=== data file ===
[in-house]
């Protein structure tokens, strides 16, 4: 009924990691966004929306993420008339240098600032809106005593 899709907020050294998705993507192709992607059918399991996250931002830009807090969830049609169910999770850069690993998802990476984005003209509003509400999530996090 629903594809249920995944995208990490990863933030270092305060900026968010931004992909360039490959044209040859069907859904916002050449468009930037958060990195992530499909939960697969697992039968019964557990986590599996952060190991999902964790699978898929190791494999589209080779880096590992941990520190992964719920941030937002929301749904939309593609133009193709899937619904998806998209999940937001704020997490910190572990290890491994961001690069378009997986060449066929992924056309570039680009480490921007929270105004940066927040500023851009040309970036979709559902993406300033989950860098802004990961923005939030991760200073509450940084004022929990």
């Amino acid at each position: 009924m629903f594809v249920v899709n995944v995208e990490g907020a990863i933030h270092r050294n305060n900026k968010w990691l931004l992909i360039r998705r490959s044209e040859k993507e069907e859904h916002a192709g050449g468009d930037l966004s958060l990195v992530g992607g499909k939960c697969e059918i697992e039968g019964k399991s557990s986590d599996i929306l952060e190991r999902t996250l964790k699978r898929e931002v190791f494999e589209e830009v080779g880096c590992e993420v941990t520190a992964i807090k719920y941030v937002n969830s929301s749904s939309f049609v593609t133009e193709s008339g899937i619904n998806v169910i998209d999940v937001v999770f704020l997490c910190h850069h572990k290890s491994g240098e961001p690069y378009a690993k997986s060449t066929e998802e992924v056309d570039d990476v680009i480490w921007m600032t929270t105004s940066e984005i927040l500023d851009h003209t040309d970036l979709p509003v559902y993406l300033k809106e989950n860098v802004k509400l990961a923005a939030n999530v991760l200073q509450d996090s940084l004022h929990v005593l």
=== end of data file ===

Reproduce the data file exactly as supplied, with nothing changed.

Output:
[in-house]
């Protein structure tokens, strides 16, 4: 009924990691966004929306993420008339240098600032809106005593 899709907020050294998705993507192709992607059918399991996250931002830009807090969830049609169910999770850069690993998802990476984005003209509003509400999530996090 629903594809249920995944995208990490990863933030270092305060900026968010931004992909360039490959044209040859069907859904916002050449468009930037958060990195992530499909939960697969697992039968019964557990986590599996952060190991999902964790699978898929190791494999589209080779880096590992941990520190992964719920941030937002929301749904939309593609133009193709899937619904998806998209999940937001704020997490910190572990290890491994961001690069378009997986060449066929992924056309570039680009480490921007929270105004940066927040500023851009040309970036979709559902993406300033989950860098802004990961923005939030991760200073509450940084004022929990």
């Amino acid at each position: 009924m629903f594809v249920v899709n995944v995208e990490g907020a990863i933030h270092r050294n305060n900026k968010w990691l931004l992909i360039r998705r490959s044209e040859k993507e069907e859904h916002a192709g050449g468009d930037l966004s958060l990195v992530g992607g499909k939960c697969e059918i697992e039968g019964k399991s557990s986590d599996i929306l952060e190991r999902t996250l964790k699978r898929e931002v190791f494999e589209e830009v080779g880096c590992e993420v941990t520190a992964i807090k719920y941030v937002n969830s929301s749904s939309f049609v593609t133009e193709s008339g899937i619904n998806v169910i998209d999940v937001v999770f704020l997490c910190h850069h572990k290890s491994g240098e961001p690069y378009a690993k997986s060449t066929e998802e992924v056309d570039d990476v680009i480490w921007m600032t929270t105004s940066e984005i927040l500023d851009h003209t040309d970036l979709p509003v559902y993406l300033k809106e989950n860098v802004k509400l990961a923005a939030n999530v991760l200073q509450d996090s940084l004022h929990v005593l």